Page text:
HealthCare.gov finally works. Now people just need to use it.
The error-plagued website, which was supposed to be the portal for Americans seeking to buy health insurance through the exchanges set up by the Affordable Care Act, isfinally approaching basic functionality two months after it went online.
In a report released Sunday, the Department of Health and Human Services breathlessly announced that the website now functions more than 90 percent of the time, not including scheduled downtime for maintenance. That is twice the rate of the beginning of November, when the website was functional 42 percent of the time. Of course, for users logging on in an attempt to get health care for themselves and their family, HealthCare.gov still won’t work roughly 10 percent of the time. But it’s still an improvement.
The report and an accompanying blog post offer a blizzard of metrics, none of which has been independently verified, on how the website has improved since the fiasco of its launch. Those working to turn around HealthCare.gov, according to Julie Bataille of the Center for Medicare and Medicaid Services, “identified the root cause problems that needed to be addressed to fix the site. These root causes included hundreds of software bugs, inadequate hardware and infrastructure, and a general lack of system monitoring and incident response capabilities. The assessment also identified weaknesses in how the project was being managed, with slow decision-making and diffuse or unclear accountability. With these root causes identified, the conclusion was that HealthCare.gov was fixable, if significant changes were made to the management approach and if we executed against the lengthy punch list of software and hardware fixes with relentless focus and discipline.”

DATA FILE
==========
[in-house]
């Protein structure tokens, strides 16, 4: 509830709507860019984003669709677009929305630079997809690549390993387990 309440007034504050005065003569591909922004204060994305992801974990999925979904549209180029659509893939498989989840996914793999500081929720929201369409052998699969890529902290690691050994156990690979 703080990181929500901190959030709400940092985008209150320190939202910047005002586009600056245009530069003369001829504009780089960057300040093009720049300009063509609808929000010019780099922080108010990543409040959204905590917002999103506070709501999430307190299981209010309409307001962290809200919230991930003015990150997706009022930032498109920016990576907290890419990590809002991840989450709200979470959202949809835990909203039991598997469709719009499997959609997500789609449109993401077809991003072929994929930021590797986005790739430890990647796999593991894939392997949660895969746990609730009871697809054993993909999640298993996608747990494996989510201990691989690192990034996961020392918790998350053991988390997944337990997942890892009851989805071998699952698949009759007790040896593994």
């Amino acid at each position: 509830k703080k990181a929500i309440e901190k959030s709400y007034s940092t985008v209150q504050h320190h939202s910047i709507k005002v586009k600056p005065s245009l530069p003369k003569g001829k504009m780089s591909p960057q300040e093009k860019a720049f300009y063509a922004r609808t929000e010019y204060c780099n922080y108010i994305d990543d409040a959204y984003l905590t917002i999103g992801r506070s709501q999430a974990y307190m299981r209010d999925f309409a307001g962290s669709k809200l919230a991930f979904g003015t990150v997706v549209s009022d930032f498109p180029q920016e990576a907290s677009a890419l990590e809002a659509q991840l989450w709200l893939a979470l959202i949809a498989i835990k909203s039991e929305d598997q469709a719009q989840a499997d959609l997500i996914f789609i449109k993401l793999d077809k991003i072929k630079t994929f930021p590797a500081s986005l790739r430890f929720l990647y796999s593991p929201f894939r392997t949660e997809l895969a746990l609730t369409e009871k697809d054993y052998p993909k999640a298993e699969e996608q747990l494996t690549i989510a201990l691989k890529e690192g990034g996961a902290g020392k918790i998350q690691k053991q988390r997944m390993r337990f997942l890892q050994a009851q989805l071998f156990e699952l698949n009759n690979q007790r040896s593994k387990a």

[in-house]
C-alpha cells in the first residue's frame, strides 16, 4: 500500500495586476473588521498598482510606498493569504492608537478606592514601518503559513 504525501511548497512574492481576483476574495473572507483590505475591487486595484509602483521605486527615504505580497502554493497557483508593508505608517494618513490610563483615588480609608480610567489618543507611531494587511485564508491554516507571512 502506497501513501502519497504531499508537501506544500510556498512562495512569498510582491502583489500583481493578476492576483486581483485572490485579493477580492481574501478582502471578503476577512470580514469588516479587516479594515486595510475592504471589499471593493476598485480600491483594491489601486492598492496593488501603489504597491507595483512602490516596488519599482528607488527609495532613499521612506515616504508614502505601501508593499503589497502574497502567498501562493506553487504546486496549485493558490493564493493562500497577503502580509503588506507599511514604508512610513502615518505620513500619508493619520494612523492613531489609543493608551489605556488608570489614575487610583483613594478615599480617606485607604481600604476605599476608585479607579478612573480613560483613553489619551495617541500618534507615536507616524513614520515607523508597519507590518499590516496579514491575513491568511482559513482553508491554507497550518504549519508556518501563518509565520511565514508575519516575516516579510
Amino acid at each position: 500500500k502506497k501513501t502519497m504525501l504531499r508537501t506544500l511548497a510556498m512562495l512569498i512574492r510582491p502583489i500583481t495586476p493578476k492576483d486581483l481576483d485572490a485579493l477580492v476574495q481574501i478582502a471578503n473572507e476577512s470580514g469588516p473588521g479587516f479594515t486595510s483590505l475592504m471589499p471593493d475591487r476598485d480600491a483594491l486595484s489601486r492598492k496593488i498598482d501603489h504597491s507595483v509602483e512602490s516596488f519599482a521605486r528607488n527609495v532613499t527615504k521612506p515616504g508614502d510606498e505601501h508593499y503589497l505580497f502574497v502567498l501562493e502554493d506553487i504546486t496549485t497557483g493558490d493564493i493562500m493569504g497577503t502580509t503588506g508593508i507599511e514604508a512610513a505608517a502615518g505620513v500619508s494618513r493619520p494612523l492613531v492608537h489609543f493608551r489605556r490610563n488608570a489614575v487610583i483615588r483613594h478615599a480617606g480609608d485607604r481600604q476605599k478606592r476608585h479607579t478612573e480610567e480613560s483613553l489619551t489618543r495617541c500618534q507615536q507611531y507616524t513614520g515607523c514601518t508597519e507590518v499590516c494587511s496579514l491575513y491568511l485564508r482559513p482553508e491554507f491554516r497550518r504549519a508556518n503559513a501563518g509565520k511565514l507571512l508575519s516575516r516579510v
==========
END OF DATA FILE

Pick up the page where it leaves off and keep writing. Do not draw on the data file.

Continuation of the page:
More articles from The Daily Beast:
- The GOP’s Nuclear Winter Strategy
- Obama Really Seems to Be Looking Forward to the End of His Presidency
- Memo to Bibi Netanyahu: It’s Time to Build an Arsenal of Awe
© 2013 Newsweek/Daily Beast Company LLC